of a party regularly involve the giving of such
testimony. A treating physician, for example, can be
deposed or called to testify at trial without %ny
requirement for a written report. By local rule,
order, or written stipulation, the requirement of a
written report may be waived for particular experts or
imposed upon additional persons who will provide
opinions under Rule 702.

Paragraph (2) . This paragraph imposes an

additional duty to disclose, without any request,
information customarily needed in final preparation
for trial. These disclosures are to be made in
accordance with schedules adopted by the court under
Rule 16(b) or by special order. If no such schedule
is directed by the court, the disclosures are to be
made at least 30 days before commencement of the
trial. By its terms, rule 26(a)(3) does not require
disclosure of - evidence to be used solely for
impeachment purposes; however, disclosure of such
evidence'-as well as other items relating to conduct
of trial''*fflay be required by local rule or a pretrial

Subparagraph (A) requires the parties to designate
the persons whose testimony they may present as
substantive evidence at trial, whether in person or by
deposition. Those who will probably be called as
witnesses should be listed separately from those who*



arc not likely to be called but who ere being lilted
in order to preserve the right to do so if needed
because of developments during trial. Revised Rule
37(c)(1) provides that only persons so listed nay be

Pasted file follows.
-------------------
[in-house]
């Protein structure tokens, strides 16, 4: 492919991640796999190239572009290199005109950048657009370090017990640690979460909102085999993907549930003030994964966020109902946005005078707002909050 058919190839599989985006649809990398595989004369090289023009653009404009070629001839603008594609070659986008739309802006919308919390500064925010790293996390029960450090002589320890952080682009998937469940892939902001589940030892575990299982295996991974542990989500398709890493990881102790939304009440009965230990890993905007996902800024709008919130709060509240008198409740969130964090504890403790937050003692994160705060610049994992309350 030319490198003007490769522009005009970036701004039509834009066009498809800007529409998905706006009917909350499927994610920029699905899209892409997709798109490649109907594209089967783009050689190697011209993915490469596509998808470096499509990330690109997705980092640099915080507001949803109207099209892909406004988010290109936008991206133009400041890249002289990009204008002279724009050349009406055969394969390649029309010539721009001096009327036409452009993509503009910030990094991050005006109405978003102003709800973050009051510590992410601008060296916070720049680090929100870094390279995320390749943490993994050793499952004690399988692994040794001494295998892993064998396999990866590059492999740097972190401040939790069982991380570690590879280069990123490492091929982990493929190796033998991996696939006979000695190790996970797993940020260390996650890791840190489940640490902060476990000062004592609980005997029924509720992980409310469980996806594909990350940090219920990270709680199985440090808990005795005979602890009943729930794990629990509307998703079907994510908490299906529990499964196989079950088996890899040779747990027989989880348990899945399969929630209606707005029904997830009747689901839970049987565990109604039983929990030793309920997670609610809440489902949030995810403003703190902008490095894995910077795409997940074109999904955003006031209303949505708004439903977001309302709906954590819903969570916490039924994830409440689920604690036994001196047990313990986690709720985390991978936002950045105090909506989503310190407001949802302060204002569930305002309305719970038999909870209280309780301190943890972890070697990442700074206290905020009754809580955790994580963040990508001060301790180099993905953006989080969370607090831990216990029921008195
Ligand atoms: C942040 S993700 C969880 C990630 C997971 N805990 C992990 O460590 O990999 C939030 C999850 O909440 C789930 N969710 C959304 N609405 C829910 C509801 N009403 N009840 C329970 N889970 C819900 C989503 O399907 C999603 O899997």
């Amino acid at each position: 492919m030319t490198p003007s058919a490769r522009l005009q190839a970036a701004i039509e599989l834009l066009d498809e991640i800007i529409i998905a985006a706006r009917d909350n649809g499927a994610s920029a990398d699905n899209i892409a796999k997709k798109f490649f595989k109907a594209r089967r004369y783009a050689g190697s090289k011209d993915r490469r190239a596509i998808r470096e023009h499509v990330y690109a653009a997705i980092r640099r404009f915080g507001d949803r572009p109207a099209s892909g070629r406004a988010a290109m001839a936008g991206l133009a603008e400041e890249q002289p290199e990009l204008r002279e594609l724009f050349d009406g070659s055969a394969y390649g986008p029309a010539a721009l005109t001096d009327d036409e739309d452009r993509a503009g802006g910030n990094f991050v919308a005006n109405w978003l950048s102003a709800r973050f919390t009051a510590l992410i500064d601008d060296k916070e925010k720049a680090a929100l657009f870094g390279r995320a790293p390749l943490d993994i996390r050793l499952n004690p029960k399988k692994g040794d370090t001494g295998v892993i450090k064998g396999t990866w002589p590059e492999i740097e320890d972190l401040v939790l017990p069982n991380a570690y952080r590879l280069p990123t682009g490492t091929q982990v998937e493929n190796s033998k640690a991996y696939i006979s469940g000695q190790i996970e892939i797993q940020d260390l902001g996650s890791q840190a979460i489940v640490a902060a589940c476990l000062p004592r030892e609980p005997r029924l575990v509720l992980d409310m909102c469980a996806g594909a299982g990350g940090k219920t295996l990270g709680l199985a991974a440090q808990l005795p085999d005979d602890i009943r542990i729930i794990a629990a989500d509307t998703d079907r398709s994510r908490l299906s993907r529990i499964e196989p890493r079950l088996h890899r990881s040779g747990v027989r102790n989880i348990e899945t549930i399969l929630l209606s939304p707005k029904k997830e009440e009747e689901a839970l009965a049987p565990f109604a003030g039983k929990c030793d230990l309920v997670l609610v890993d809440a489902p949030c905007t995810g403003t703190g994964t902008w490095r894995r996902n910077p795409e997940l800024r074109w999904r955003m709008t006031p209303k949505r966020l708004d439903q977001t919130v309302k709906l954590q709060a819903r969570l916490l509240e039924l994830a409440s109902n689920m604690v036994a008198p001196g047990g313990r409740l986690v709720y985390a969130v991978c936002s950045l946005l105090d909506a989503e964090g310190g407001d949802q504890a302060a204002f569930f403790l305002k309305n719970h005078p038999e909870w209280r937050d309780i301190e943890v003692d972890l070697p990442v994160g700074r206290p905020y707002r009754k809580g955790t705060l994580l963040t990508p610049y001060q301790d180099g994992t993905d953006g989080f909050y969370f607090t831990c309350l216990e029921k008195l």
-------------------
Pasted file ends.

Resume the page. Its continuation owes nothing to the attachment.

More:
used at trial to present substantive evidence. This
restriction does not apply unless the omission was
"without substantial justification" and hence would
not bar an unlisted witness if the need for such
testimony is based upon developments during trial that
could not reasonably have been anticipated->*Sjb9^' *
change of testimony.

Listing a witness does not obligate the party to
secure the attendance of the person at trial, but
should preclude the party from objecting if the person
is called to testify by another party who did not list
the person as a witness.

Subparagraph (B) requires the party to indicate
which of these potential witnesses will be presented
by deposition at trial. A party expecting to use at
trial a deposition not recorded by stenographic means
is required by revised Rule 32 to provide the court
with a transcript of the pertinent portions of such
depositions. This rule requires that copies of the
transcript of a nonstenographic deposition be provided
to other parties in advance of trial for verification,
an obvious concern since counsel often utilize their
own personnel to prepare transcripts from audio or
video tapes. By order or local rule, the court may